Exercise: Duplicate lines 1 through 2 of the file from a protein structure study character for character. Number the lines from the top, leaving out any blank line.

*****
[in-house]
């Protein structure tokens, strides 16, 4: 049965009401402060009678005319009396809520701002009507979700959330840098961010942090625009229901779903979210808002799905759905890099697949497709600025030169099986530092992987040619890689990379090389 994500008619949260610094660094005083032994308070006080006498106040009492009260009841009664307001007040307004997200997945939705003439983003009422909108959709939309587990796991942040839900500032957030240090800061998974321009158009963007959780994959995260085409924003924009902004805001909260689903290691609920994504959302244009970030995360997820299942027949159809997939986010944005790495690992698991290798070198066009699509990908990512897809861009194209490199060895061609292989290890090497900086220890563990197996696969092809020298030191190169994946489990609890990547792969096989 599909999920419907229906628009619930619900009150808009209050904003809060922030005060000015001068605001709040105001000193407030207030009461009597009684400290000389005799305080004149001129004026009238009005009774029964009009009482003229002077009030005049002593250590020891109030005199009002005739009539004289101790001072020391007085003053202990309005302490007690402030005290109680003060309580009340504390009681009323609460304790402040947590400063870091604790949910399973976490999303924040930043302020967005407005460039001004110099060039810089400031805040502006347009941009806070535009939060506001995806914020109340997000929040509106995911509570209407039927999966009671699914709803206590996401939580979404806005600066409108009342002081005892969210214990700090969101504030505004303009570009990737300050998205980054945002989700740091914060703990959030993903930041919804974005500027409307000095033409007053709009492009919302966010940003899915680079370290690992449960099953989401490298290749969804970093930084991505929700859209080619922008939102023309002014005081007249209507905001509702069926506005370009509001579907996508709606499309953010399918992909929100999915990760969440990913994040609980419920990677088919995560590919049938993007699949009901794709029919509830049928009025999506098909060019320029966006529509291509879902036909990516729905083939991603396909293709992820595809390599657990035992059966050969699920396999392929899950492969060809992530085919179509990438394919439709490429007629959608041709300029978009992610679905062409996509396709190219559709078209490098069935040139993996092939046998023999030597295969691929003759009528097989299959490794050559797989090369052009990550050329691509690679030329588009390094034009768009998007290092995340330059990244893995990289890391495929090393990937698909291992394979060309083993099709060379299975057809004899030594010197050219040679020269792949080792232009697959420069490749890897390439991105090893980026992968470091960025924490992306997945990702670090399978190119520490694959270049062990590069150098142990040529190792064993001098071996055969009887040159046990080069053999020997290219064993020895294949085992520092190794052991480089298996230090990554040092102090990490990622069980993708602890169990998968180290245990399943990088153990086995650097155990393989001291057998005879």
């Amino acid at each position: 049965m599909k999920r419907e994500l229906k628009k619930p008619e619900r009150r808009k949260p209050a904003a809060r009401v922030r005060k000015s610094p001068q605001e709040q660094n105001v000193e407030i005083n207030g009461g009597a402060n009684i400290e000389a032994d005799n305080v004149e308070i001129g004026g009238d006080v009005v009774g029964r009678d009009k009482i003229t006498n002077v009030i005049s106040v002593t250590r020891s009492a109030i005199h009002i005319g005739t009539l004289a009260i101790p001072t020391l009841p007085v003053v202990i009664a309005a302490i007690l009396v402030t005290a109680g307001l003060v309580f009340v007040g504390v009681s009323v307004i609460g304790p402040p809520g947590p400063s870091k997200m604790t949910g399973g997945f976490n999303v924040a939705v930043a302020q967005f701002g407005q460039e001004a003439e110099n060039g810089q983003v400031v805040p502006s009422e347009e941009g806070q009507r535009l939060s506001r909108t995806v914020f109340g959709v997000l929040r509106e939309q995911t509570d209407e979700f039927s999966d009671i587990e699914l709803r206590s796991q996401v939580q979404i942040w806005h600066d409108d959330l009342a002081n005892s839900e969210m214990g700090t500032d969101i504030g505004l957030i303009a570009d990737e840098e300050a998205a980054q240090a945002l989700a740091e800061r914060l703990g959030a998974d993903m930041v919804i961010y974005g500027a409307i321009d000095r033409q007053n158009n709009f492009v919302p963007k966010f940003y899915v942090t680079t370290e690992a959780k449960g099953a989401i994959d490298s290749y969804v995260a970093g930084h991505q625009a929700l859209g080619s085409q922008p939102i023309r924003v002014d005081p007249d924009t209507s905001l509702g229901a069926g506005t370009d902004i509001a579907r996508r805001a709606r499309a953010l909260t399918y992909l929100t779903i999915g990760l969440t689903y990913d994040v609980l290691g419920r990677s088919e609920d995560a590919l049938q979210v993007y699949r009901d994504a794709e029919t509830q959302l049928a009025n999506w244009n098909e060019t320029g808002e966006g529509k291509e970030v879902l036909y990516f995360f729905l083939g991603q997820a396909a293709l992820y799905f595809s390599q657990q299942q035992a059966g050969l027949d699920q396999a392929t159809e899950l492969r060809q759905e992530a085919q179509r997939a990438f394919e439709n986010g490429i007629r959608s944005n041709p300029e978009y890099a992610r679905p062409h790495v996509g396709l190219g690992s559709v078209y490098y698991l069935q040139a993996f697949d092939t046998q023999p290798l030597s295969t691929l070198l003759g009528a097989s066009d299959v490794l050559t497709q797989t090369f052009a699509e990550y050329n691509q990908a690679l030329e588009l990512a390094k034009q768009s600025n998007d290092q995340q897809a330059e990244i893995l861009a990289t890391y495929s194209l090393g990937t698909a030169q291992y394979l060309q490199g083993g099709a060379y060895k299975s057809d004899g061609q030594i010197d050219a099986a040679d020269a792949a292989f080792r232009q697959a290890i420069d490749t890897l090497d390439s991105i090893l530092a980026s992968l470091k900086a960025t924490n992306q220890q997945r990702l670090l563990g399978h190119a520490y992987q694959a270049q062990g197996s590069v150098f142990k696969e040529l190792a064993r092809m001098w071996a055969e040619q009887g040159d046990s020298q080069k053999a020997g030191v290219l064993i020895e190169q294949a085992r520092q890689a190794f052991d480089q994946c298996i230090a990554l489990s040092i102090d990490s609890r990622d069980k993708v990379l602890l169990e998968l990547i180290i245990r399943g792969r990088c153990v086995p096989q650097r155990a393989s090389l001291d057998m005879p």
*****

[in-house]
């Protein structure tokens, strides 16, 4: 049965009401402060009678005319009396809520701002009507979700959330840098961010942090625009229901779903979210808002799905759905890099697949497709600025030169099986530092992987040619890689990379090389 994500008619949260610094660094005083032994308070006080006498106040009492009260009841009664307001007040307004997200997945939705003439983003009422909108959709939309587990796991942040839900500032957030240090800061998974321009158009963007959780994959995260085409924003924009902004805001909260689903290691609920994504959302244009970030995360997820299942027949159809997939986010944005790495690992698991290798070198066009699509990908990512897809861009194209490199060895061609292989290890090497900086220890563990197996696969092809020298030191190169994946489990609890990547792969096989 599909999920419907229906628009619930619900009150808009209050904003809060922030005060000015001068605001709040105001000193407030207030009461009597009684400290000389005799305080004149001129004026009238009005009774029964009009009482003229002077009030005049002593250590020891109030005199009002005739009539004289101790001072020391007085003053202990309005302490007690402030005290109680003060309580009340504390009681009323609460304790402040947590400063870091604790949910399973976490999303924040930043302020967005407005460039001004110099060039810089400031805040502006347009941009806070535009939060506001995806914020109340997000929040509106995911509570209407039927999966009671699914709803206590996401939580979404806005600066409108009342002081005892969210214990700090969101504030505004303009570009990737300050998205980054945002989700740091914060703990959030993903930041919804974005500027409307000095033409007053709009492009919302966010940003899915680079370290690992449960099953989401490298290749969804970093930084991505929700859209080619922008939102023309002014005081007249209507905001509702069926506005370009509001579907996508709606499309953010399918992909929100999915990760969440990913994040609980419920990677088919995560590919049938993007699949009901794709029919509830049928009025999506098909060019320029966006529509291509879902036909990516729905083939991603396909293709992820595809390599657990035992059966050969699920396999392929899950492969060809992530085919179509990438394919439709490429007629959608041709300029978009992610679905062409996509396709190219559709078209490098069935040139993996092939046998023999030597295969691929003759009528097989299959490794050559797989090369052009990550050329691509690679030329588009390094034009768009998007290092995340330059990244893995990289890391495929090393990937698909291992394979060309083993099709060379299975057809004899030594010197050219040679020269792949080792232009697959420069490749890897390439991105090893980026992968470091960025924490992306997945990702670090399978190119520490694959270049062990590069150098142990040529190792064993001098071996055969009887040159046990080069053999020997290219064993020895294949085992520092190794052991480089298996230090990554040092102090990490990622069980993708602890169990998968180290245990399943990088153990086995650097155990393989001291057998005879």